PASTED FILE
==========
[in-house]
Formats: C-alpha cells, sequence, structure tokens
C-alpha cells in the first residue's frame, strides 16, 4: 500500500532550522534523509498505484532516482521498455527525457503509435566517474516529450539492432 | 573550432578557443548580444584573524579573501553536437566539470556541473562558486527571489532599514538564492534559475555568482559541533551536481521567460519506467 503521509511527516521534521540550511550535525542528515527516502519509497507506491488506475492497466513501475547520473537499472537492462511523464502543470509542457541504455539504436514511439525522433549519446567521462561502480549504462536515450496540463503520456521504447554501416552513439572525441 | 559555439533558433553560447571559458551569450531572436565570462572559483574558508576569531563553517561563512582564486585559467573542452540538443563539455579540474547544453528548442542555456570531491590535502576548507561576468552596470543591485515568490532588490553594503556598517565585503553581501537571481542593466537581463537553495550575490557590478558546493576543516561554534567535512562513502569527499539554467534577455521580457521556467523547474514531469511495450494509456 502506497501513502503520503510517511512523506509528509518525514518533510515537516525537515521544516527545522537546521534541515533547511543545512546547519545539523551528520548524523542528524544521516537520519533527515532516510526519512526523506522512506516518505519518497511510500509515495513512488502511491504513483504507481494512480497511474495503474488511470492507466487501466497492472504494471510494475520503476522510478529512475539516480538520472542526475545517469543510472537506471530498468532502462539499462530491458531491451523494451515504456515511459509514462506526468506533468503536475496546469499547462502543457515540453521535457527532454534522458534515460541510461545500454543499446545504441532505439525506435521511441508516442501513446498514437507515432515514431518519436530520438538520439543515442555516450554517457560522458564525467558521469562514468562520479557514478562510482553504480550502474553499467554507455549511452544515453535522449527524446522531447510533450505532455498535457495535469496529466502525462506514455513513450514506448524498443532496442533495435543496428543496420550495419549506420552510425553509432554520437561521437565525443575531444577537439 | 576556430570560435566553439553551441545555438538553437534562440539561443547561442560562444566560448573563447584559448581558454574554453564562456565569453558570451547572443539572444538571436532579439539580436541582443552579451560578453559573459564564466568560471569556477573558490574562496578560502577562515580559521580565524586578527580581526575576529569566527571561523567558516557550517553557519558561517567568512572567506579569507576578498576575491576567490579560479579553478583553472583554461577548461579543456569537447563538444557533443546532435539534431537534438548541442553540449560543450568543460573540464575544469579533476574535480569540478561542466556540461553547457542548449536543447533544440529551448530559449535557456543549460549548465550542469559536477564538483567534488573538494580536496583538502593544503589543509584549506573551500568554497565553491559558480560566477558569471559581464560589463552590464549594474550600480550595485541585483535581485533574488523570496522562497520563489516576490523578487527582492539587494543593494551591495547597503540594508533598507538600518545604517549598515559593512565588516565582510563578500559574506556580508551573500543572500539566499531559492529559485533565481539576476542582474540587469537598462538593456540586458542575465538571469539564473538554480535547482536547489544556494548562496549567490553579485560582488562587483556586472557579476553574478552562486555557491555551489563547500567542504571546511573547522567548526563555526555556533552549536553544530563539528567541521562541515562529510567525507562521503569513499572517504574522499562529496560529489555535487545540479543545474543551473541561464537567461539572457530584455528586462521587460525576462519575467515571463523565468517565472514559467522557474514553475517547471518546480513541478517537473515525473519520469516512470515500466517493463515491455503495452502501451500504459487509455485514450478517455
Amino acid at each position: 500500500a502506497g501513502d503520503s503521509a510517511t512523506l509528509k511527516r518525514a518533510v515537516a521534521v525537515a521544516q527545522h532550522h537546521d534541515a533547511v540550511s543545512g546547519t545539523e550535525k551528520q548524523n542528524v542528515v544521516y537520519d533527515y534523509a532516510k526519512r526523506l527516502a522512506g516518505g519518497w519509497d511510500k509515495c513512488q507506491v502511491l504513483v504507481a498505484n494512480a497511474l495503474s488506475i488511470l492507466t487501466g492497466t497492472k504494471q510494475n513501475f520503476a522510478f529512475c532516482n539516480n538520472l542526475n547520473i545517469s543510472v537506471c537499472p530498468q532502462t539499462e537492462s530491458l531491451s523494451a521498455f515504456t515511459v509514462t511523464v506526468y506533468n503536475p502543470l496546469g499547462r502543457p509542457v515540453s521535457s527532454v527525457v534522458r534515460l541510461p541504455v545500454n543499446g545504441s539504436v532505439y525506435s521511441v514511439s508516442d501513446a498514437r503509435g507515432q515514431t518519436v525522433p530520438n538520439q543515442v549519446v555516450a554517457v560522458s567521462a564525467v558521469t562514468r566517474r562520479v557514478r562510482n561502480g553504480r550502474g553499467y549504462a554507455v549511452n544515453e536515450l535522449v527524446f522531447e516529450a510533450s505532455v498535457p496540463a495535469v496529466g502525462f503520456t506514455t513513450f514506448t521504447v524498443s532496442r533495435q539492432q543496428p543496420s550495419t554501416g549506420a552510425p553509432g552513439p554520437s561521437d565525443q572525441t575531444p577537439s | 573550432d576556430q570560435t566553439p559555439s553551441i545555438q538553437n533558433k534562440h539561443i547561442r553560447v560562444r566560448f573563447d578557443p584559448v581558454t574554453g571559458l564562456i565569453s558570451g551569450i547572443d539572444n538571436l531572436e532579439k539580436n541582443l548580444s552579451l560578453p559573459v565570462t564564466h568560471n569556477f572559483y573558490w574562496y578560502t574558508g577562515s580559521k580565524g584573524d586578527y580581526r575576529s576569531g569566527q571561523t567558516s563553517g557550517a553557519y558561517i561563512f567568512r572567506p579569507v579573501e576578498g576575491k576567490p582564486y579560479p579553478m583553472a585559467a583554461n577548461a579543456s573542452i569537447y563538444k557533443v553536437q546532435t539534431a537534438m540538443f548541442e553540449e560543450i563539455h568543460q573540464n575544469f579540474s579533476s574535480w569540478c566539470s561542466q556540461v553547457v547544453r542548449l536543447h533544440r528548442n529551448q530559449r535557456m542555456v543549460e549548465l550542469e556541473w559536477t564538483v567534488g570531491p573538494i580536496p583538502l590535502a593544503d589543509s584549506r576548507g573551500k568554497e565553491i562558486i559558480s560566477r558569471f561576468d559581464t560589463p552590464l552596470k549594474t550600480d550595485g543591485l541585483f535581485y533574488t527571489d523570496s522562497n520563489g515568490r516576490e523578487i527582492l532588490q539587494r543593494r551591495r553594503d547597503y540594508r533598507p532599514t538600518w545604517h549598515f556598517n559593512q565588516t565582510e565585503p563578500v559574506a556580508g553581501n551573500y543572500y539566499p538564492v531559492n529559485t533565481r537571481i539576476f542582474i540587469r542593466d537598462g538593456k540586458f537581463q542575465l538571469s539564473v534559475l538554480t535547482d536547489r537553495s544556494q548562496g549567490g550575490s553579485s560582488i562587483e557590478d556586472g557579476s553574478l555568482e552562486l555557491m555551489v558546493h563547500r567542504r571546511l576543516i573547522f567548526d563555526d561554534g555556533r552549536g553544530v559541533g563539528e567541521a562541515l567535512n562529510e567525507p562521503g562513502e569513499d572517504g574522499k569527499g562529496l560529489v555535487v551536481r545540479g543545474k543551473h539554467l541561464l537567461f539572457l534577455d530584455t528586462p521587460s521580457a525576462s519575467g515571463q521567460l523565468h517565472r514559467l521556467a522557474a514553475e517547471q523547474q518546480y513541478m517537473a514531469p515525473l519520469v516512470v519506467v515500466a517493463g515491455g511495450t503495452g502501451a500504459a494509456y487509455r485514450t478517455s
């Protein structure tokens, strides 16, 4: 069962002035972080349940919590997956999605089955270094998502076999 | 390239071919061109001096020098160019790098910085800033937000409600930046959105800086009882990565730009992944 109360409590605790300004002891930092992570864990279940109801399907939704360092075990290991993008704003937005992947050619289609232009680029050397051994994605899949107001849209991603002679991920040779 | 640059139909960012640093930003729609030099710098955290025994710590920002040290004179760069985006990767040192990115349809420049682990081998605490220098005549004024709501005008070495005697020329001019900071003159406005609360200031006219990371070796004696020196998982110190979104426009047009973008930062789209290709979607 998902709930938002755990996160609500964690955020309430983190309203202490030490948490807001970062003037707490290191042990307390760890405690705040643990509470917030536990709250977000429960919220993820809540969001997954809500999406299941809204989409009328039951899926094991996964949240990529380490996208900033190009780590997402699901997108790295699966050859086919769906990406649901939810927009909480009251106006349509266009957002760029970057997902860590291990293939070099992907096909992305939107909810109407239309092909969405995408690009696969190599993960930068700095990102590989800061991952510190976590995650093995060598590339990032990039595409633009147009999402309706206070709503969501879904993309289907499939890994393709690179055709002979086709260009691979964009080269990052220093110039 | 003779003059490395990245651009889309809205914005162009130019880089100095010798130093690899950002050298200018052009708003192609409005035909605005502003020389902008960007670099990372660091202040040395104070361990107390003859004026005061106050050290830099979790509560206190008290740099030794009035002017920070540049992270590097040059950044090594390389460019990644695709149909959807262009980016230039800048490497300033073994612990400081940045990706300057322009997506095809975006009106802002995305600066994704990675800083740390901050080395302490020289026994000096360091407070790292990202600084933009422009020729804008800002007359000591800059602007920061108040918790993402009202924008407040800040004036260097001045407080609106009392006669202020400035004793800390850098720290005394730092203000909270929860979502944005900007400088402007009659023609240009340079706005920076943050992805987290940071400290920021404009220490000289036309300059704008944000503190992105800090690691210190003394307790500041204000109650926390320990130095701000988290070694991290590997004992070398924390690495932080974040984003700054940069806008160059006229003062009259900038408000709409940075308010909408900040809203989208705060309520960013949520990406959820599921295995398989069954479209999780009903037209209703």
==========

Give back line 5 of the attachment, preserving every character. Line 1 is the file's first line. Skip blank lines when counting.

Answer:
């Protein structure tokens, strides 16, 4: 069962002035972080349940919590997956999605089955270094998502076999 | 390239071919061109001096020098160019790098910085800033937000409600930046959105800086009882990565730009992944 109360409590605790300004002891930092992570864990279940109801399907939704360092075990290991993008704003937005992947050619289609232009680029050397051994994605899949107001849209991603002679991920040779 | 640059139909960012640093930003729609030099710098955290025994710590920002040290004179760069985006990767040192990115349809420049682990081998605490220098005549004024709501005008070495005697020329001019900071003159406005609360200031006219990371070796004696020196998982110190979104426009047009973008930062789209290709979607 998902709930938002755990996160609500964690955020309430983190309203202490030490948490807001970062003037707490290191042990307390760890405690705040643990509470917030536990709250977000429960919220993820809540969001997954809500999406299941809204989409009328039951899926094991996964949240990529380490996208900033190009780590997402699901997108790295699966050859086919769906990406649901939810927009909480009251106006349509266009957002760029970057997902860590291990293939070099992907096909992305939107909810109407239309092909969405995408690009696969190599993960930068700095990102590989800061991952510190976590995650093995060598590339990032990039595409633009147009999402309706206070709503969501879904993309289907499939890994393709690179055709002979086709260009691979964009080269990052220093110039 | 003779003059490395990245651009889309809205914005162009130019880089100095010798130093690899950002050298200018052009708003192609409005035909605005502003020389902008960007670099990372660091202040040395104070361990107390003859004026005061106050050290830099979790509560206190008290740099030794009035002017920070540049992270590097040059950044090594390389460019990644695709149909959807262009980016230039800048490497300033073994612990400081940045990706300057322009997506095809975006009106802002995305600066994704990675800083740390901050080395302490020289026994000096360091407070790292990202600084933009422009020729804008800002007359000591800059602007920061108040918790993402009202924008407040800040004036260097001045407080609106009392006669202020400035004793800390850098720290005394730092203000909270929860979502944005900007400088402007009659023609240009340079706005920076943050992805987290940071400290920021404009220490000289036309300059704008944000503190992105800090690691210190003394307790500041204000109650926390320990130095701000988290070694991290590997004992070398924390690495932080974040984003700054940069806008160059006229003062009259900038408000709409940075308010909408900040809203989208705060309520960013949520990406959820599921295995398989069954479209999780009903037209209703």